As far as I can tell, in order to develop your own personal mana and refine your power of agency and your ability to just do stuff that’s focused on making your dreams come real you probably need to have a large holding capacity for passion (and even that can be grown).
Some folks come into the world with huge reservoirs of passion and have intense emotions and feelings just oozing out of them; other people, not so much.
Some people who often become the recognized visionaries among us develop their capacity to hold all kinds of passions to a very high degree.
(Those who we may consider “mad” are more likely to be wannabe visionaries who fail to focus or control their accumulated cache of passions, but that’s another story.)
Recognized visionaries of various sorts in more recent times have pointed out how passions can, indeed, fuel our own makings.
Harriet Tubman once told us, “Every great dream starts with a dreamer. Always remember, you have within you the strength, the patience, and the passion to reach for the stars to change the world.”
Nelson Mandela pointed out, “There is no passion to be found in playing small – in settling for a life that is less than the one you are capable of living.”
Steve Jobs once said, “You have to be burning with an idea, or a problem, or a wrong that you want to right. If you’re not passionate enough from the start, you’ll never stick it out.”
The caveat to all that is the one about not letting your passions push you around in directions you really don’t want to go. As Ben Franklin once advised, “If passion drives you, let reason hold the reins.”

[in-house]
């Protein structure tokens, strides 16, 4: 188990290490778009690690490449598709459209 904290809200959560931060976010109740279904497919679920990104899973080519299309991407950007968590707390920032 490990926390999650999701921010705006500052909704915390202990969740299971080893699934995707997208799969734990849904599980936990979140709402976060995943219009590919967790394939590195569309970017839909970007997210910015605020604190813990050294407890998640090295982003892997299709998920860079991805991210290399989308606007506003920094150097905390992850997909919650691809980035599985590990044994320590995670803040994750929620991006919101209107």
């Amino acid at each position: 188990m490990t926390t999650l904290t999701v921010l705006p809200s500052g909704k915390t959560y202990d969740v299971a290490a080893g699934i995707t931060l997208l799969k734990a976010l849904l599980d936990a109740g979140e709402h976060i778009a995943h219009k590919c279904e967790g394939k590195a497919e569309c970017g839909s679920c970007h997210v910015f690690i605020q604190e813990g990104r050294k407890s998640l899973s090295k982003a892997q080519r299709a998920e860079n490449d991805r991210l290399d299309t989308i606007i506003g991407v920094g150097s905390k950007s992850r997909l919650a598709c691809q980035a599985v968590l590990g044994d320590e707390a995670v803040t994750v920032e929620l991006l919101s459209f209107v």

Old Ben (a.k.a. The Pragmatic One) did have a point. Passion can be an inflammable and most destructive thing. (Just ask the poets and the storytellers.)
The trick, if you’re going to follow Old Ben’s advice, is not to let reason dampen down and smother the fire it helps you generate. (You don’t want to run out of steam, ya know.)
THE GROWTH AND FEEDING OF PASSIONS: LEARN SOMETHING
The cool part in all this passion stuff is that you can develop a passion for anything by concentrating your attention on some fascinating-to-you bit of the world or other. The feeling of passion is often compounded by your stores of knowledge and the insights and understandings you’ve collected.
Passion grows and is fed by your curiosity. Passion expands when you do things as you follow where your curiosity leads you.
One resource you might like to keep on your bookshelf to explore is the 2017 book, MINDSHIFT: Break through Obstacles to Learning and Discover Your Hidden Potential, by educator, writer and engineer Barbara Oakley.